Unleashing a custom-built five-attack combo and transforming into an enormous war-mech-style knight in order to go toe-to-toe with equally huge monsters is a blast. But in the name of game balance, those moments are rare in White Knight Chronicles, and the result is a slog between exciting fights.
The Japanese role-playing game follows Leonard, a commoner in love with his kingdom’s princess. When she’s kidnapped by evildoers intent on harnessing her secret magical powers, he sets out to save her with the help of some friends and an ancient relic that lets him transform into the White Knight.
The plot starts predictably, and it never changes as it follows a purely linear path. While bosses are often genuinely cool, like the fire-breathing monstrosity with a cannon on its back, or a towering knight with gorgeous black wings, most of the creatures show lazy design. Wander through the forest, and you’ll battle giant wasps and wild boars. Walk through the desert, and you’ll fight the exact same things.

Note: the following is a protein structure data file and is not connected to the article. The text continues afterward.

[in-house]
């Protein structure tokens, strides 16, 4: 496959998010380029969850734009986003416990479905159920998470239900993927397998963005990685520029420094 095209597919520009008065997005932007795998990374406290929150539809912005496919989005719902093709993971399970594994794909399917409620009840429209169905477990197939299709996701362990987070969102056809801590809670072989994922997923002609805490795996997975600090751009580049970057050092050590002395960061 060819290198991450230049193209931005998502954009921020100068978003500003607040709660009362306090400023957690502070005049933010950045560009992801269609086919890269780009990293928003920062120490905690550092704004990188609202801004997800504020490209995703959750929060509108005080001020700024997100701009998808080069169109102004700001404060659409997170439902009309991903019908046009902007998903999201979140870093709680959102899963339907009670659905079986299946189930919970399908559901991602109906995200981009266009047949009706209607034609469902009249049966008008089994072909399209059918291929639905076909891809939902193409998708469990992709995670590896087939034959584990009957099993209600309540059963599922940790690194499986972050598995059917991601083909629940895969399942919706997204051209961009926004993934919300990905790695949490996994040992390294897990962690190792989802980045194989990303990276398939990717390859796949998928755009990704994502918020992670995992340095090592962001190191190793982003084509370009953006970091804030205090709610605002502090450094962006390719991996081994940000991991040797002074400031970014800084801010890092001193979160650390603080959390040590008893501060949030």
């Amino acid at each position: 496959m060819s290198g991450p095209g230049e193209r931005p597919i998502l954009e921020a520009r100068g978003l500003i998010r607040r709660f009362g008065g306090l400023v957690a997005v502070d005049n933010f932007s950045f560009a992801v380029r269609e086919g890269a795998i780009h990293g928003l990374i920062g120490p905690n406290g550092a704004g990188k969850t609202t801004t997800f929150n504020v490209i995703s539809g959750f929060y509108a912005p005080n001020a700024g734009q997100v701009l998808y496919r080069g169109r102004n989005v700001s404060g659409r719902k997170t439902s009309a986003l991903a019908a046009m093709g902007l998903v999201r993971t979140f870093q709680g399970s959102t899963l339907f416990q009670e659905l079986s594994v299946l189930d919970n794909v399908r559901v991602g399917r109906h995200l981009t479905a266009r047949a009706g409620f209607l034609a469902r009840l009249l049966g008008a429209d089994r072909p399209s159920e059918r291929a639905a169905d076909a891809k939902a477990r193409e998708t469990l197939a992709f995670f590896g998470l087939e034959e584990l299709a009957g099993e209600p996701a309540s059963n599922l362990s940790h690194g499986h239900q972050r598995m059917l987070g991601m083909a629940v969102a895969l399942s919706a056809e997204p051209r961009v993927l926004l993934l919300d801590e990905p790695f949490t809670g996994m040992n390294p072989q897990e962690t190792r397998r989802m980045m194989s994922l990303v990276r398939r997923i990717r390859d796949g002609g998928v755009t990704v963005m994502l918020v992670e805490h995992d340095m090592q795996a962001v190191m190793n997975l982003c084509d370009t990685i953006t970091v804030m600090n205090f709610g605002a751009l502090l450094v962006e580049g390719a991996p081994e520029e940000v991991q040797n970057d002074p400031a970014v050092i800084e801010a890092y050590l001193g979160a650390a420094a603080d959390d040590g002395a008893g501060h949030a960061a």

One strength is that characters are fully customizable, joining the party as blank slates so you can assign all their skills from deep trees of weapons and magic. But the real-time combat system makes it difficult to use all the skills you acquire. There is no pause button and no hotkeys, so you must trigger abilities by tabbing through a combat bar. The time between attacks isn’t long enough to move between your three active characters, though the AI makes good decisions for them. The system makes offensive spellcasting especially difficult, as your action ticker doesn’t start refreshing until the spell’s animation is finished, and the damage never amounts to much more than a good mêlée attack. Add in a tight limit on the resources used for special moves and transforming into knight form, and you spend most of your time whittling down enemies with basic attacks.
Players can also create an avatar that’s a silent member of the party. The avatar’s function is for online play, where players can join up to complete side quests, which are unrelated to the plot, but can provide decent rewards. But while there’s plenty of stuff to do in the game, very little of it stands out enough to make it worth doing.